Teo hopes to deepen Indonesia ties 

Singapore is committed to long-term ties with Indonesia and is working to ensure that the agenda for the Leaders’ Retreat on September 7 will deepen cooperation, says the Lion City’s Deputy Prime Minister Teo Chee Hean.

During a three-day visit to Jakarta, Teo said the summit would mark 50 years of diplomatic engagement.

After talks with President Joko Widodo, they pledged to deepen cooperation on the digital economy, skills upgrading, economic and regional development and to continue collaborating in social and cultural exchanges and security.

“We are very close neighbours and we have built up this relationship of trust over the past 50 years,” said Teo. “Therefore the theme for this year’s retreat is ‘trusted partners, rising together’.”

He also said it was good for Singapore and Asean to have a united, stable and prosperous Indonesia.

“Indonesia also sees many advantages in working with Singapore. We have been Indonesia’s largest investor for several years now, a major trading partner and we are also a very strong interlocutor on issues such as security, which affects both of us and the whole region.”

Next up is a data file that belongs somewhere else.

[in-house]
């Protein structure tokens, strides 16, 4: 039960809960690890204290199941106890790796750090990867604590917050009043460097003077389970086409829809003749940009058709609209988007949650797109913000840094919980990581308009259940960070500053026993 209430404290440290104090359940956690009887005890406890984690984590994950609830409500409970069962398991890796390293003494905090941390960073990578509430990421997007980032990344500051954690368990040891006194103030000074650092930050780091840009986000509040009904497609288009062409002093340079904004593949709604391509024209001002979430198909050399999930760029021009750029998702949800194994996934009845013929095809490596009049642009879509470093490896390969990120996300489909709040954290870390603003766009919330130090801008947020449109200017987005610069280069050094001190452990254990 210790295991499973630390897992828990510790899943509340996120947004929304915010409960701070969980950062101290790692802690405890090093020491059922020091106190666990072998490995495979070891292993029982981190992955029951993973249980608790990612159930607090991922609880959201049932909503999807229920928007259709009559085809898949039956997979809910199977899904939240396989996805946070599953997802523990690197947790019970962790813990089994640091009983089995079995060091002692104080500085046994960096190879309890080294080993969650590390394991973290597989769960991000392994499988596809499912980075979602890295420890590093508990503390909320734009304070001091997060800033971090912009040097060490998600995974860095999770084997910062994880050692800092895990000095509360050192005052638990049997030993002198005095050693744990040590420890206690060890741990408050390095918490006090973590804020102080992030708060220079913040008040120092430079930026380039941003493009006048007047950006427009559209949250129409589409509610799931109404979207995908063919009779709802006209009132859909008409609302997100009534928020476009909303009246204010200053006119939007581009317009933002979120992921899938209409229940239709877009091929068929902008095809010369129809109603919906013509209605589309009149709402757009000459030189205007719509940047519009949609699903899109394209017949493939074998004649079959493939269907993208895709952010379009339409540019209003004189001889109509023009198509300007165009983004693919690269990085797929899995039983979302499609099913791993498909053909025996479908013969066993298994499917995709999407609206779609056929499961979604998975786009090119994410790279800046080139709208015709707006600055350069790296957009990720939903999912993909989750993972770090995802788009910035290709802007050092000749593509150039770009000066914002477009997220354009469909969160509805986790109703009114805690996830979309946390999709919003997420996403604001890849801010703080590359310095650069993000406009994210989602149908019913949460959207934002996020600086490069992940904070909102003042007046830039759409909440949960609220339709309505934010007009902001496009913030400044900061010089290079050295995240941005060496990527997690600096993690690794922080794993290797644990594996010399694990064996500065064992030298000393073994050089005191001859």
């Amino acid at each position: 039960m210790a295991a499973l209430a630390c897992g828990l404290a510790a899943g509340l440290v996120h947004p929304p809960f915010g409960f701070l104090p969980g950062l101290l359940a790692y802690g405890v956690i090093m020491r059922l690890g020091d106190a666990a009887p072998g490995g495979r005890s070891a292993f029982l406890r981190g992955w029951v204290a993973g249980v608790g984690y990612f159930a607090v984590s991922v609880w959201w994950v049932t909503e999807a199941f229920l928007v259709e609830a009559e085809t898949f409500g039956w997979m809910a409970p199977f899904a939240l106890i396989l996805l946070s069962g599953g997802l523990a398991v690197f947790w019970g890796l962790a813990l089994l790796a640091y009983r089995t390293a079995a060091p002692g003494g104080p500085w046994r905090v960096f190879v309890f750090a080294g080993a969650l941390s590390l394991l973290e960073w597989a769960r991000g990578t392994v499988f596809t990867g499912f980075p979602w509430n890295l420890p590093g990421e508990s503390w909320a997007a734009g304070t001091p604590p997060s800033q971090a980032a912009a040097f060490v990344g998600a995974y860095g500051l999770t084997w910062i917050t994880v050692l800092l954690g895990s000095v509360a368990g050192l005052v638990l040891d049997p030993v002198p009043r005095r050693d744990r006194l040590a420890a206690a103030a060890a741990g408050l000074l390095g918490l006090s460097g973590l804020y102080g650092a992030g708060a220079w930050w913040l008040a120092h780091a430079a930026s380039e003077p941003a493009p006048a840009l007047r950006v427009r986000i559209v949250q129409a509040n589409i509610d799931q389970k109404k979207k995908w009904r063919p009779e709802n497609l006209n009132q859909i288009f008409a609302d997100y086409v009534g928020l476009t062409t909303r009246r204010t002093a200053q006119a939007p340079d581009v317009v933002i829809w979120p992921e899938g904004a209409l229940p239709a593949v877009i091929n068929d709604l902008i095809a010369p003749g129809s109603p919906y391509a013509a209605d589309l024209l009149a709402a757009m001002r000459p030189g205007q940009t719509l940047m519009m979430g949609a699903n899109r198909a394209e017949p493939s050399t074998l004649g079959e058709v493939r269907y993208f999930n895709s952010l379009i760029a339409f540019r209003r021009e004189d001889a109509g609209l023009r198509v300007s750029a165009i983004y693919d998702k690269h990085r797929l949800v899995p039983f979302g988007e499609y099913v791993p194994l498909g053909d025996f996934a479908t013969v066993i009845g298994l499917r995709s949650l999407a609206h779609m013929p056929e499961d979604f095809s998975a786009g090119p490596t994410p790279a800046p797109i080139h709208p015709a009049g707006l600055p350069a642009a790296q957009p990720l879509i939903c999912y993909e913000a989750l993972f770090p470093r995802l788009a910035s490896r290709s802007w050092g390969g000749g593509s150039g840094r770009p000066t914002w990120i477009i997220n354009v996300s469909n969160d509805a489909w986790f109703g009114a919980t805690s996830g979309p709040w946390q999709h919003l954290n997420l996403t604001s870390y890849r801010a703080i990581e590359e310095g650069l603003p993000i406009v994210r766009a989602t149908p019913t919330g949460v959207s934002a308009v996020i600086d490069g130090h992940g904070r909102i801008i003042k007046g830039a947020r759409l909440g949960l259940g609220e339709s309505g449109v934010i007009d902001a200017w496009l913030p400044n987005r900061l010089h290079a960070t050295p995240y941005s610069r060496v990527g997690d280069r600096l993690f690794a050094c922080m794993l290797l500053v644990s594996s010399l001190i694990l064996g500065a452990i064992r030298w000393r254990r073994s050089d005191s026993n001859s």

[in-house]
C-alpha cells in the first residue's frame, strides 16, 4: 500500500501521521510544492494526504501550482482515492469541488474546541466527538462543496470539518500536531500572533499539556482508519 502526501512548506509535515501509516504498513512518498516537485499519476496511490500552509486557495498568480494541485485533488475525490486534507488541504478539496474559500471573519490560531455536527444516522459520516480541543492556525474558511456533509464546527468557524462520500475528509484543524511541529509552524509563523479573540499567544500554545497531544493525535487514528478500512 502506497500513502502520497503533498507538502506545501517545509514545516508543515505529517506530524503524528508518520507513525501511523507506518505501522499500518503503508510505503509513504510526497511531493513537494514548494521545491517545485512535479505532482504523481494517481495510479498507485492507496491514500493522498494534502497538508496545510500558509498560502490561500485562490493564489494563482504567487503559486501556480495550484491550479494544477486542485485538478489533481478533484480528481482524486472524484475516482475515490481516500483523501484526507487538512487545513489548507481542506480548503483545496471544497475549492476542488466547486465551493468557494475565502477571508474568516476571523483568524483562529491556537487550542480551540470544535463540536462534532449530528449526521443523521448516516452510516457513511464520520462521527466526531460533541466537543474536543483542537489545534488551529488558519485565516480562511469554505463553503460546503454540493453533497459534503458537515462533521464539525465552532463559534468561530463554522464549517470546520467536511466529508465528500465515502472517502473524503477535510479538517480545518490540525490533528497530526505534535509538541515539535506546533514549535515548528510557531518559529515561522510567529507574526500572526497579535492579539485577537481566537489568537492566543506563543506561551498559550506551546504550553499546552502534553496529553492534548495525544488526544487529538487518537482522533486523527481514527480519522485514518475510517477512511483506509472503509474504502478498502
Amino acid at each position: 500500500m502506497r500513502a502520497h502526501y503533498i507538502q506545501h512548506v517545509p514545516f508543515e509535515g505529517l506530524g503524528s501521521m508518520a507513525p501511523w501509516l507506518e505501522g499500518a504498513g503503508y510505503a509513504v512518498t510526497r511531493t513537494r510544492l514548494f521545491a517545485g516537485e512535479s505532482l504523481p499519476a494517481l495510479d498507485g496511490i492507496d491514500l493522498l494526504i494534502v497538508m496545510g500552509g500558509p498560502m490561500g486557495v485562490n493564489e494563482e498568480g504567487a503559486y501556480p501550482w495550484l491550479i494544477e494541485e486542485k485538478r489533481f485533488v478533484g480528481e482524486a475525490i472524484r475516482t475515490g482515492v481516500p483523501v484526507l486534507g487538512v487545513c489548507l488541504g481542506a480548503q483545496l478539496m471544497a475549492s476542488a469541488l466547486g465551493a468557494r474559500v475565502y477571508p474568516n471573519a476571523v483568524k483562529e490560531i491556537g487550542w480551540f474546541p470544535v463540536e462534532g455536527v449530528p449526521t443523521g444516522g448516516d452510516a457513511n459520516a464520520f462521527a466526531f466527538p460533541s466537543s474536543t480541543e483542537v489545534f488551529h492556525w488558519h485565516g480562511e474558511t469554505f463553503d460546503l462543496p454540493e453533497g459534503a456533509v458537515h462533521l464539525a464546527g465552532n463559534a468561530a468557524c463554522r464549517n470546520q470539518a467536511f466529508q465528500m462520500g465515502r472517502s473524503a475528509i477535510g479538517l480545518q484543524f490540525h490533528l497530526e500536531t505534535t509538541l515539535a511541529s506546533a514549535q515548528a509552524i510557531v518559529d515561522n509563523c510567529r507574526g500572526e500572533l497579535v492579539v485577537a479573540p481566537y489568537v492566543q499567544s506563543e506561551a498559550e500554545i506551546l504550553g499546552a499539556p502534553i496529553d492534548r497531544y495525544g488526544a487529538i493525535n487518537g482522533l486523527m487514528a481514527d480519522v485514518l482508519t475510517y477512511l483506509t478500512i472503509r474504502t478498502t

The deputy prime minister also mentioned Singapore’s presidential election to the Jakarta media.

“We have not had a president from the Malay community for 47 years… and we have made constitutional changes this year to reinforce the importance of multiracialism in Singapore,” Teo said. “My hope for the presidential election is the hope of all Singaporeans – that we have a president who is able, a person of integrity… who will uphold the principles of multiracialism, multi-religionism… and a president whom all communities can be proud of.”

The city-state’s productivity could improve this year, having achieved 1-per-cent increase last year, said embattled Singapore Prime Minister Lee Hsien Loong. Lee said last year was the first time in several years that a positive productivity figure had been recorded.

“Productivity is important because it means each worker is able to produce more and therefore we can earn more, therefore the company can do better, therefore Singapore can progress,” Lee said.

“This year, our productivity may do a little bit better still and that’s an encouraging sign,” Lee told a dinner in his constituency. “It shows that our policies are working, we are able to upgrade our economy and we are able steadily to improve everybody’s lives.”

Speaking in Malay, Chinese and English, the prime minister said Singapore was celebrating its 52nd birthday in sound health.

“It’s not quite like SG50 [pictured] but there’s still much for us to celebrate,” Lee said. “The country is doing well, the economy continues to grow.”

SG50 two years ago. Picture credit: Wikipedia